Model Plane Flies the Atlantic
Switchable Lenses Improve Vision
Spinach Power for Solar Cells
The Parts of Speech
What is a Noun
Countable and Uncountable Nouns
Adjectives and Adverbs
Transportation
Tinkering With the Basic Bike
Seen on the Science Fair Scene
How to Fly Like a Bat
Weather
Watering the Air
The solar system's biggest junkyard
Weekend Weather Really Is Different
Add your Article

Adjectives and Adverbs

Definitions:

Adjectives are words that describe nouns or pronouns. They may come before the word they describe (That is a cute puppy.) or they may follow the word they describe (That puppy is cute.).

Adverbs are words that modify everything but nouns and pronouns. They modify adjectives, verbs, and other adverbs. A word is an adverb if it answers how, when, or where.

The only adverbs that cause grammatical problems are those that answer the question how, so focus on these.

Rule 1

Generally, if a word answers the question how, it is an adverb. If it can have an -ly added to it, place it there.

Examples:
She thinks slow/slowly.
She thinks how? slowly.
She is a slow/slowly thinker.
Slow does not answer how, so no -ly is attached. Slow is an adjective here.
She thinks fast/fastly.
Fast answers the question how, so it is an adverb. But fast never has an -ly attached to it.
We performed bad/badly.
Badly describes how we performed.

Rule 2

A special -ly rule applies when four of the senses - taste, smell, look, feel - are the verbs. Do not ask if these senses answer the question how to determine if -ly should be attached. Instead, ask if the sense verb is being used actively. If so, use the -ly.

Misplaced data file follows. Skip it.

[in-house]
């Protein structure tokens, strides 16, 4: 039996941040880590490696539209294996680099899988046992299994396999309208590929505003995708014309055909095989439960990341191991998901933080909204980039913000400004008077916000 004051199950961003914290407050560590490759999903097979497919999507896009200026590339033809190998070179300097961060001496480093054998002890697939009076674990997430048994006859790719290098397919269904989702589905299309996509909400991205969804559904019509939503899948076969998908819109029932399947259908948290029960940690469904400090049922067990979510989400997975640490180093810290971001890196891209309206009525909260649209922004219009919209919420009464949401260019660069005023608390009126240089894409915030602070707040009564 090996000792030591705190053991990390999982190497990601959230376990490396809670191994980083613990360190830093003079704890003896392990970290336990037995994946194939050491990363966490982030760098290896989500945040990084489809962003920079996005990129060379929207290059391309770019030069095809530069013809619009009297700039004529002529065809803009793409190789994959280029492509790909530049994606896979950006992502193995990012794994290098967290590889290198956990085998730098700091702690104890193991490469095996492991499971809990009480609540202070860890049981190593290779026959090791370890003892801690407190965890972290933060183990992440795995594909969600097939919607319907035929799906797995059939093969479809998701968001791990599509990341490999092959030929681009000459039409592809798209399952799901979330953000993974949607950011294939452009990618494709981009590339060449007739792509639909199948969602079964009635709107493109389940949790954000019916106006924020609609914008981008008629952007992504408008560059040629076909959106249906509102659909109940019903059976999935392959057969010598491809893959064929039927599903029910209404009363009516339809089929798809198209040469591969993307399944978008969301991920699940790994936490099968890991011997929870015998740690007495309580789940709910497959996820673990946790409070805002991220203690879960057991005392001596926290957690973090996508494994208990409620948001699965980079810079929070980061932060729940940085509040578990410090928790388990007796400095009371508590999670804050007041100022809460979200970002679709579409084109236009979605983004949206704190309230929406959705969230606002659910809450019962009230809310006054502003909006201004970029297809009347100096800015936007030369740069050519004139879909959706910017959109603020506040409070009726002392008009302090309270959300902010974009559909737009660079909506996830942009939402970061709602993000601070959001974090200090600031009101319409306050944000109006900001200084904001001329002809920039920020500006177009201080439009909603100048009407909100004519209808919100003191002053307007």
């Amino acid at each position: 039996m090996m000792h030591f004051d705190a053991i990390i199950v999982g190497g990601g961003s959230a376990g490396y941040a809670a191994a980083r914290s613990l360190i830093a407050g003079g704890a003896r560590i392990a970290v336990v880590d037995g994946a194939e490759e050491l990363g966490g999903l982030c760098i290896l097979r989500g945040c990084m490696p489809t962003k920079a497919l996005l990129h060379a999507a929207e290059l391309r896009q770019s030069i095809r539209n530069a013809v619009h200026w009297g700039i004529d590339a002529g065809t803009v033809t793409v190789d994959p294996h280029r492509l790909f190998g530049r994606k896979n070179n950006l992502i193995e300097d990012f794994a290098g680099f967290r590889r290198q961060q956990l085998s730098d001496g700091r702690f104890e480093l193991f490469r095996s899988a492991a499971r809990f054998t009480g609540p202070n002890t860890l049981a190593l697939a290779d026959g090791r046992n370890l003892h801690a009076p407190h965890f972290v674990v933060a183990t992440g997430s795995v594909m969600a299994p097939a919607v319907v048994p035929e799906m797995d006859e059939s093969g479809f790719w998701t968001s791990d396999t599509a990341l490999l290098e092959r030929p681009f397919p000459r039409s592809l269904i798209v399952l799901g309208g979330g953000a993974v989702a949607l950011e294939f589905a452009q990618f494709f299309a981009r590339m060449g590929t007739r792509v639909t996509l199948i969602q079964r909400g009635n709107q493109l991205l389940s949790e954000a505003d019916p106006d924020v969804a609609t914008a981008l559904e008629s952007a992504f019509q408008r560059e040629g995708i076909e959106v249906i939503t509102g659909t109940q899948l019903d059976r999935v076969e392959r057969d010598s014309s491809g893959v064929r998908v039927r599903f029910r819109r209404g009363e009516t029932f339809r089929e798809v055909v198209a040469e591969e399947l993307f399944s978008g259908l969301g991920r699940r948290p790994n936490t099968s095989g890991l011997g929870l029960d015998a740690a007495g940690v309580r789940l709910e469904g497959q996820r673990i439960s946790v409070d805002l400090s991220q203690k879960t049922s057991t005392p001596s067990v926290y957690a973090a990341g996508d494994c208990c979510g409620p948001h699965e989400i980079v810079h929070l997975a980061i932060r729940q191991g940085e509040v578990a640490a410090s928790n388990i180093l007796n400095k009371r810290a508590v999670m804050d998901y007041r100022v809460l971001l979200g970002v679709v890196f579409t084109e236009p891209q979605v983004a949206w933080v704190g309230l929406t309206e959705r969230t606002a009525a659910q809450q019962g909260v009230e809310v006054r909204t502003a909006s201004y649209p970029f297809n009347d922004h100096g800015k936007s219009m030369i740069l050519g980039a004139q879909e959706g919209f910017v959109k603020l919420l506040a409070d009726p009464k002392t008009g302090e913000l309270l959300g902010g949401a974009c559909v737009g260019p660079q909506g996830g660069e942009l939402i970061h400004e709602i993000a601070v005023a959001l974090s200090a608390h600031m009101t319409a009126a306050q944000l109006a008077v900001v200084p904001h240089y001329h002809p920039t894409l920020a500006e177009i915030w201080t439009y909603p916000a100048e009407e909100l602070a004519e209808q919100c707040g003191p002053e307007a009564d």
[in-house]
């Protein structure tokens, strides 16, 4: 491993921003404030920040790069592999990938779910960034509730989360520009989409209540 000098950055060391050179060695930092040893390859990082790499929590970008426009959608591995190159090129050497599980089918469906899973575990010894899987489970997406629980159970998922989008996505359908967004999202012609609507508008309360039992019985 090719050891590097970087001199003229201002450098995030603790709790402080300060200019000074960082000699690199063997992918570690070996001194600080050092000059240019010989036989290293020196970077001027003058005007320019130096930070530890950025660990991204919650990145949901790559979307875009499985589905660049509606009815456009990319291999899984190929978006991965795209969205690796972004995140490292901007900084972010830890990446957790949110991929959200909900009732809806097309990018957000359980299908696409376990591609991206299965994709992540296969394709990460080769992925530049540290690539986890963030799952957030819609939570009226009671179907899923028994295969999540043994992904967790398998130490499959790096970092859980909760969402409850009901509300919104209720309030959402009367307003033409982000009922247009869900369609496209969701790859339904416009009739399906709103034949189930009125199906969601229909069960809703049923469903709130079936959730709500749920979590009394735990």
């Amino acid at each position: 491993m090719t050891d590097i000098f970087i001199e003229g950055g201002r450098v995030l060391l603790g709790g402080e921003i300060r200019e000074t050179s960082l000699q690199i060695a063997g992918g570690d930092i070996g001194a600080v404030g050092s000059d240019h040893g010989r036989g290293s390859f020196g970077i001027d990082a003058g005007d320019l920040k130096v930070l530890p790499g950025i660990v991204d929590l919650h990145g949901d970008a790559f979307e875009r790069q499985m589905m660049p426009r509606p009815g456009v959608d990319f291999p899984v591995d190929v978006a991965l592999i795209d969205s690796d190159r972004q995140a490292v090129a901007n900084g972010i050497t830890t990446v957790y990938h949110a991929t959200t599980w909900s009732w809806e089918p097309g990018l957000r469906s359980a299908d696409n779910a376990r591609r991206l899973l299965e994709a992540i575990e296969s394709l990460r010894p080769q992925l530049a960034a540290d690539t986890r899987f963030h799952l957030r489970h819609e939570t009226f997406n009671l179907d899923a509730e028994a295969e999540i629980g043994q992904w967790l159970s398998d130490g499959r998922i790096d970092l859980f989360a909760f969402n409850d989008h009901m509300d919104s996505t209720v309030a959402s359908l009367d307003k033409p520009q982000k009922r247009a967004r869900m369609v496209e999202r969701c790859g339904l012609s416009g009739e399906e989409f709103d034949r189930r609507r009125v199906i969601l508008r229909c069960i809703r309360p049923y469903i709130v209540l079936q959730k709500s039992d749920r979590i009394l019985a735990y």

Examples:
Roses smell sweet/sweetly.
Do the roses actively smell with noses? No, so no -ly.
The woman looked angry/angrily.
Did the woman actively look with eyes or are we describing her appearance? We are only describing appearance, so no -ly.
The woman looked angry/angrily at the paint splotches.
Here the woman did actively look with eyes, so the -ly is added.
She feels bad/badly about the news.
She is not feeling with fingers, so no -ly.

Good vs. Well

Rule 3

The word good is an adjective, while well is an adverb.

Examples:
You did a good job.
Good describes the job.
You did the job well.
Well answers how.
You smell good today.
Describes your odor, not how you smell with your nose, so follow with the adjective. You smell well for someone with a cold.